Silvia, funny thing is, I hated lima beans as a kid and only now realize that it was because I wasn't eating good limas. I bought some amazing speckled limas from a really cool bean guy (ranchogordo.com. also has the most amazing chili pepper I've ever had, with a dark, smoky flavor that is out of this world.)
I saw an article about him in the NY Times, about how he was trying to save heirloom varieties by selling them - and creating his own market that thrived so much he was having trouble finding enough growers in Mexico and Southern California who were growing the old varieties. So he found growers willing to try them, doing more to save the old varieties than he could have by setting up a non-profit to save them. I love that he created a commercial market for something he thought was better than what was available. (his beans are as amazing as his chili pepper. The speckled lima from him is creamy/buttery and so meaty it's a meal without meat.)
And I love trying what others have had success with, and sharing what I order. Those seed packets come with far too many seeds for my little plot, given all the different types of things I want to grow.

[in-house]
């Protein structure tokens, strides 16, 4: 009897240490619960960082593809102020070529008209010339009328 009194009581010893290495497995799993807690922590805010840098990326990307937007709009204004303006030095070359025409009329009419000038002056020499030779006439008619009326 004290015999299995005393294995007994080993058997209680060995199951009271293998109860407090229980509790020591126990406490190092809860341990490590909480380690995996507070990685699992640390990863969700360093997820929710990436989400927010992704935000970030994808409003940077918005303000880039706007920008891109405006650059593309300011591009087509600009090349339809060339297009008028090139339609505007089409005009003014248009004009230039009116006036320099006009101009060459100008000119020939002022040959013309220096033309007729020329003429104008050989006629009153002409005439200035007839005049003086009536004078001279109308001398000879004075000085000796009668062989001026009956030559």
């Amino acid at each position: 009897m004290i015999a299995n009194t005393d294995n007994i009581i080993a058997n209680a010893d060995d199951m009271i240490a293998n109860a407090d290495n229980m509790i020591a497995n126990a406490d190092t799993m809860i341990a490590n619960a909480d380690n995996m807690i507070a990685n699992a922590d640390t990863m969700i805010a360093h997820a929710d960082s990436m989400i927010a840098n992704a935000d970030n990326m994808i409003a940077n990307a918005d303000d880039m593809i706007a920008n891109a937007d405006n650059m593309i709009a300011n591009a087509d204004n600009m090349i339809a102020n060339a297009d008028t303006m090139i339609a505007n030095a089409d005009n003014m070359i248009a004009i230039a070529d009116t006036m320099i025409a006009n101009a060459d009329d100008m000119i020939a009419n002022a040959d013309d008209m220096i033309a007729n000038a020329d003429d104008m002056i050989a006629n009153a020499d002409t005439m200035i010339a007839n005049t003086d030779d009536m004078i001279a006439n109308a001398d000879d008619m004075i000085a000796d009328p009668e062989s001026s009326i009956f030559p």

My hyacinth beans have blue-lavendar flowers, deep purple beans when you pick them young, and black peas, when you let them go a little longer. I've used them as dried beans and as "green beans" though they're purple. Leaves are a pretty burgundy.
I'll send you some in case they're different from yours.
How do you freeze the limas? Do you blanch them first, or just toss them in the freezer?
Don't be impatient, we can not read minds as much as we would like it. lol
You have to ask your questions one by one, like the original poster on this thread.
A vegetable guru on another forum recommended this varieties of soybeans or edamame. Do you like edamame? If so you are somebody who likes to try different things, (I am profiling here) :)
I am trying this season Beer Friend from Pinetree and Shirofumi from Seeds of Change.
I will report the results later. If you want to know something else just ask...
I know beans since I was a very little girl, beans are my all time favorite!
And I always look for the best, I order my beans from Purcell mountain farms something similar to your source only the freshest and best beans and you can also plant them.
My best memorable bean dinner was prepared in Arizona by one of the best Native American chefs at the Wild Horse casino and consisted of tepary beans and some other native crops.
And yes I would love to try your variety of hyacinth beans,